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Coroner Simon Milburn writes to Department for Transport calling for action over seatbelt use on buses six years after fatal crash on A47 Guyhirn where Swaffham driver was killed





A coroner has urged the Department for Transport to “take action” six years after a bus crash on the A47 which resulted in the death of the driver and one of its passengers.

Cambridgeshire and Peterborough area coroner Simon Milburn voiced his concerns about the lack of seatbelts on buses after a double-decker bus collided with a Scania lorry on the A47 between Thorney and Guyhirn in 2018.

The driver of the bus, Michael Elcombe, 45, of Cley Road, Swaffham, Norfolk, was pronounced dead at the scene.

Bus driver Michael Elcombe and passenger Brian Chapman were both killed in the crash which happened in 2018 at Guyhirn.
Bus driver Michael Elcombe and passenger Brian Chapman were both killed in the crash which happened in 2018 at Guyhirn.

A bus passenger, Brian Chapman, 76, of Cherry Road, Kettering, also died after the collision left him with "multiple traumatic injuries".

The crash took place on June 26, 2018 near Bretts Transport, with an inquest held at Peterborough Town Hall last year hearing that Mr Elcombe had suffered from a”microsleep” while behind the wheel.

A total of 17 other people were also injured in the crash.

The crashed happened outside of Bretts Transport, which is located off the A47 at Guyhirn.
The crashed happened outside of Bretts Transport, which is located off the A47 at Guyhirn.

In a letter written by Mr Milburn to the Department for Transport, he said: “In my opinion there is a risk that future deaths could occur unless action is taken.”

Mr Milburn stated that the bus was travelling an 80-mile route from Peterborough to Norwich and that the bus was not fitted with seatbelts for passengers.

He added in the letter: “I am concerned where buses are undertaking journeys such as this through predominantly rural locations and subject to the national speed limit without seatbelts being required there is an obvious risk of death to passengers if collisions occur, particularly at high speed.

“Whilst there was no evidence that either death would have been prevented by the wearing of seatbelts a number of other passengers were injured in the collision.”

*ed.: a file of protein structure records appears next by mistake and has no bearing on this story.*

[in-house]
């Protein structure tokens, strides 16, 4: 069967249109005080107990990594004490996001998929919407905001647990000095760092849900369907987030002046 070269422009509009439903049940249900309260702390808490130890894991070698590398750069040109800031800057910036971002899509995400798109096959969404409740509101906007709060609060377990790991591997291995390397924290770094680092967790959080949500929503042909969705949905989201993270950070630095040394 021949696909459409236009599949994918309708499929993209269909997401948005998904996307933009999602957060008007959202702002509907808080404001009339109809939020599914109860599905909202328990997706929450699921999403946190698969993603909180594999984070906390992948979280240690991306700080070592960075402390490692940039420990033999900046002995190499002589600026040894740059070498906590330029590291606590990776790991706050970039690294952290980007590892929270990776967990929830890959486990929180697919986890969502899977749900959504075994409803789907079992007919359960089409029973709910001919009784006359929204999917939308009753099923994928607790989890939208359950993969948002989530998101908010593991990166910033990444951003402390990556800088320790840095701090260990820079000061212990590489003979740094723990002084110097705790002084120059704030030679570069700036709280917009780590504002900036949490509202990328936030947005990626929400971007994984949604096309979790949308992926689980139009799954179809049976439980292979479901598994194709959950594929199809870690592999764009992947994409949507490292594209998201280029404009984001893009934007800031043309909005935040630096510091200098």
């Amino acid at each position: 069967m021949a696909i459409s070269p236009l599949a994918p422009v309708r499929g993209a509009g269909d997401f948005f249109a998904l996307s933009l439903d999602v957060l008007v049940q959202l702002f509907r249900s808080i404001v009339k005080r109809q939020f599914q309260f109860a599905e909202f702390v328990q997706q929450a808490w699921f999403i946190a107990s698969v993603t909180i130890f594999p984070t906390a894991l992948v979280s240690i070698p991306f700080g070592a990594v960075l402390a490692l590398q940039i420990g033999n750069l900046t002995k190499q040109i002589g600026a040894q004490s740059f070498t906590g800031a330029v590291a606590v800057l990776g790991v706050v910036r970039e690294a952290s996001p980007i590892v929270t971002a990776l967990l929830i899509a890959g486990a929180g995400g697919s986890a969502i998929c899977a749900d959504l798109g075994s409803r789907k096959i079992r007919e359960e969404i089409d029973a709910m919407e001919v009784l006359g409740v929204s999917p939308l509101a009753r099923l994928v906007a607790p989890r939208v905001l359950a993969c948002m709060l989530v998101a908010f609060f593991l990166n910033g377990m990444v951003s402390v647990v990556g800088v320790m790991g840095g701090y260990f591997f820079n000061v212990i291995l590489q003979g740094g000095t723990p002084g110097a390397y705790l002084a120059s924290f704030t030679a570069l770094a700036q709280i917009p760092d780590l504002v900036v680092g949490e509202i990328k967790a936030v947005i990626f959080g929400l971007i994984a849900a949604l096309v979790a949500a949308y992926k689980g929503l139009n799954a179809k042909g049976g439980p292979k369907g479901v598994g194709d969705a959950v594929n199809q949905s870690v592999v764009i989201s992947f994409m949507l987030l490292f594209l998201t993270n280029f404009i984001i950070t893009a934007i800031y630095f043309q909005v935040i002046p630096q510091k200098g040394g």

Mr Milburn urged the Department for Transport to “take action” to prevent further deaths and injuries from occurring in future.

Since 2001, Government regulations require all new buses to have seatbelts. However, exemptions apply for buses used in urban areas that have standing passengers.

Rt Hon Mark Harper MP, secretary of state for transport has replied to Mr Milburn, stating that travelling by bus in the UK is “one of the safest modes of road transport” after offering his condolences to Mr Chapman’s family.

In his response, he said: “Overall, we believe the existing regulatory framework is appropriate as it harmonises vehicle construction with the wider international community and provides proportionate safeguards whilst ensuring the legislative landscape is sufficiently flexible to meet the needs of the local community.

“This ensures the economic viability and sustainability of bus services, which in turn supports social inclusion and the local economy, particularly in rural areas.”

The letter concluded: “My officials will write immediately to the CPT, the trade body which represents bus and coach operators, highlighting the importance for their members in selecting appropriate vehicles based on the type of bus service operated, including full consideration of using only vehicles fitted with seat belts.

“At that same time they will also write to the Office of the Traffic Commissioner to raise awareness of this issue.”



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